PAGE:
A simple overflow density separation method that recovers >95% of dense microplastics from sediment

Thomas W. Crutchett, Katrina R. Bornt

Research output: Contribution to journalArticlepeer-review

2 Citations (Scopus)


Density separation can isolate microplastics from environmental samples containing sediment. Typically, a solution added to sediment causes microplastics with lower densities to float. The solution of choice can influence the recovery of different particles since denser solutions can separate a greater range of microplastics. The equipment and procedural complexity further influence density separation protocols and microplastic recoveries. Zinc chloride (ZnCl2) is frequently used to isolate high-density polymers from environmental samples yet is rarely validated with simple, well-described protocols. A simple overflow method using ZnCl2 to isolate microplastics from sediment samples is described following a 3-step process: (1. Separation) ZnCl2 (1.7 g cm−3) solution is added to a sediment sample, agitated then settled; (2. Overflows) buoyant particles at the surface of the solution are overflowed twice; (3. Filtration) the overflowed solution is filtered. In a validation experiment with polyamide, rubber, polyvinyl chloride and polyethylene terephthalate/polyester, the mean recovery using this overflow method was 96 % ± 0.6 (standard error). This overflow density separation method proposes an accessible and reliable protocol to extract medium and high-density microplastics.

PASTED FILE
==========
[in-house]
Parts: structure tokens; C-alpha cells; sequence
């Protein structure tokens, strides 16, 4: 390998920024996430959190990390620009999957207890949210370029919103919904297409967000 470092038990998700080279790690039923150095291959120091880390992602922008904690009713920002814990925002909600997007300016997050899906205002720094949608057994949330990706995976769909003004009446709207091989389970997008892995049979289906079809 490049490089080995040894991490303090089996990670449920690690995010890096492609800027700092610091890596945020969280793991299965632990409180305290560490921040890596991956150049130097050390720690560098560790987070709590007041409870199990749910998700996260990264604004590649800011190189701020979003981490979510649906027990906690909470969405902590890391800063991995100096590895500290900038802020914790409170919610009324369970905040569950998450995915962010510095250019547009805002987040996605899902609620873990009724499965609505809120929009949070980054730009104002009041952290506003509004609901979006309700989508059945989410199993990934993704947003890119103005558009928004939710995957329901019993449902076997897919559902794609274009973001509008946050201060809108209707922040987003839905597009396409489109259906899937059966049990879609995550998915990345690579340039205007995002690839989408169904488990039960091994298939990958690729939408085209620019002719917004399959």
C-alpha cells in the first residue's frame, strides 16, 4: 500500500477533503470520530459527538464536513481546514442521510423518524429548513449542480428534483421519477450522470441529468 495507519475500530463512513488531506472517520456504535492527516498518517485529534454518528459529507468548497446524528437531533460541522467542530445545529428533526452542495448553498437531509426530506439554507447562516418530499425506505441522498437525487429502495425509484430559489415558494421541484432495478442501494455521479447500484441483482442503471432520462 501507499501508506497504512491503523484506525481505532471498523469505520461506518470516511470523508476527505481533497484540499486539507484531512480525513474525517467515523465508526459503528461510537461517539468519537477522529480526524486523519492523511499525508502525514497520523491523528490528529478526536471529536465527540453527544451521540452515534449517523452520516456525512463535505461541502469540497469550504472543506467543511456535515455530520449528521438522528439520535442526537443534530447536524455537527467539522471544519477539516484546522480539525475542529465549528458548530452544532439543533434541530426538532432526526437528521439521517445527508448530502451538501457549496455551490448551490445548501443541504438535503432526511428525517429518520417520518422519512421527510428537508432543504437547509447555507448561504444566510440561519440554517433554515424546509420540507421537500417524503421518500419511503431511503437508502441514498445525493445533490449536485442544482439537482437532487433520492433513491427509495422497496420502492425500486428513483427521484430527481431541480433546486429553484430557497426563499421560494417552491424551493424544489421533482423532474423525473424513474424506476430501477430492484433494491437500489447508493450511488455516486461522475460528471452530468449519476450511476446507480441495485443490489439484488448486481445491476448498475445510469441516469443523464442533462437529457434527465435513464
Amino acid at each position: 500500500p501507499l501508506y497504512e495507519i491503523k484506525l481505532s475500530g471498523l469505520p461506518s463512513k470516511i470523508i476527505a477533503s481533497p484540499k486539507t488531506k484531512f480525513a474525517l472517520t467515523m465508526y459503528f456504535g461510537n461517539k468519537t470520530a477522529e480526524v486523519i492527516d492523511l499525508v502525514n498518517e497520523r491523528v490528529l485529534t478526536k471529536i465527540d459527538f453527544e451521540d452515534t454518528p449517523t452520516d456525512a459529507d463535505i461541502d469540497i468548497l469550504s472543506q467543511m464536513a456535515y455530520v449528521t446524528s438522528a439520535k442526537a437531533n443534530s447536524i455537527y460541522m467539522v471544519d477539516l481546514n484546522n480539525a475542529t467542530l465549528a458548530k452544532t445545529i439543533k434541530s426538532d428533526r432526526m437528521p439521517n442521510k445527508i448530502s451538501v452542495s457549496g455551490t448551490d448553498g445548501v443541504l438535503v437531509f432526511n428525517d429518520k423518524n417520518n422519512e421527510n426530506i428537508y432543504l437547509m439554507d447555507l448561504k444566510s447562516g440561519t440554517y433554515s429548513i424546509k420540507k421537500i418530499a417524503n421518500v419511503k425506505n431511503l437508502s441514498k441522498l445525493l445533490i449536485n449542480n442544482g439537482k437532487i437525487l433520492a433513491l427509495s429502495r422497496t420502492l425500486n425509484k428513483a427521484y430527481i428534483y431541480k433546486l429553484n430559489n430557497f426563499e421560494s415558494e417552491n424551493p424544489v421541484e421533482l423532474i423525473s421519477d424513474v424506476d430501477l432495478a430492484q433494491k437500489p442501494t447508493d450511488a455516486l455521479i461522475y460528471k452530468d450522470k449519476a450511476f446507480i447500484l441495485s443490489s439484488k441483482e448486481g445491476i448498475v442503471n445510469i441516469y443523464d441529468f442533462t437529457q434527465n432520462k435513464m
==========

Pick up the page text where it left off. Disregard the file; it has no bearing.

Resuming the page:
Original languageEnglish
Article number102638
Publication statusPublished - Jun 2024


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